We do live in a throw away world, even cars are almost not worth repairing once they've gotten a few years old.


Katzy - 31-12-2014 at 11:17

You might get lucky, if you contact Sony, Leigh.

I sent them a mail, yesterday. Apparently, they till have some bits in stock, for old machines, like ours. :)

You never know....


John_Little - 31-12-2014 at 15:21

Our friend's ex was a TV repair man. Inherited the business from his father. No work at all. Apart from retuning teles for old people.


Chrno - 31-12-2014 at 18:37

Hi End electronics are not often thrown away. The majority of those pieces are resold. It's the mainstream consumer products that have development a throwaway culture - and for good reason. The cheaper the product, the less purpose to repair when the damage has totaled the device.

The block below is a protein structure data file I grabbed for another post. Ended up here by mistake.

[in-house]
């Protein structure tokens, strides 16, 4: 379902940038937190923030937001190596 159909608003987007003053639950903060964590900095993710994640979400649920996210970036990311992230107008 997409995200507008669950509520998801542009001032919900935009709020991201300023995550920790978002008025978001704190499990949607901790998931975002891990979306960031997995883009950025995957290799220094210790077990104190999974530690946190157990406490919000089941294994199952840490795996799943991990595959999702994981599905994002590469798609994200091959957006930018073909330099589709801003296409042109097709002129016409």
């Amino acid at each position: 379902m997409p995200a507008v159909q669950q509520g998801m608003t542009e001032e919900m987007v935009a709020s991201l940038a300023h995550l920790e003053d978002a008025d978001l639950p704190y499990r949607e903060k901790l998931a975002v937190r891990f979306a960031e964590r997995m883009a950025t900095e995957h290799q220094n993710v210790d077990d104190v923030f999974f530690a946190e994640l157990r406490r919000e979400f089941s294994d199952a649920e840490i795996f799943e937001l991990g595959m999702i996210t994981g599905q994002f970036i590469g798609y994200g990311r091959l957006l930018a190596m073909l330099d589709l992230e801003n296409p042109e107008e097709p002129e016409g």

You don't find Klipsch, Bowers & Wilkins, or Velodyne speakers in the garbage. You don't see McIntosh amps thrown away. You don't see Technics turntables in a bin, or a Sony ES CD player tossed. Rarely do people who build their own computers pitch them. Pioneer Kuro TV's never get thrown out. The throw away culture I am convinced is limited exclusively to the things that people aren't educated on, and the cheap consumer market.

i.e. Bose, Sanyo, Vizio, Apex, Vivitech, RCA, and GE. Not to mention all the off brands and white-van brands out there.

ETA: I have fixed Kenwood amps, refinished damaged Klipsch and JBL speaker cabinets, replaced capacitors on amp boards, rebuilt computers, rebuilt CD players, fixed turntable rotors, built speakers, and built crossovers. This professor I certainly hope is not speaking of my particular generation, because he'd be wrong. There are a lot of people my age who have done the same.


Katzy - 31-12-2014 at 23:03

She does say it's the younger generation.

I, too, still repair some things, coz I'm ancient and the "Make do and mend" philosophy is still strong, for me. I even stand old sauce bottles over new ones, to get the last drops out, still. Sadly, my tenosynovitis prevents me doing more, with regard to repairs. :(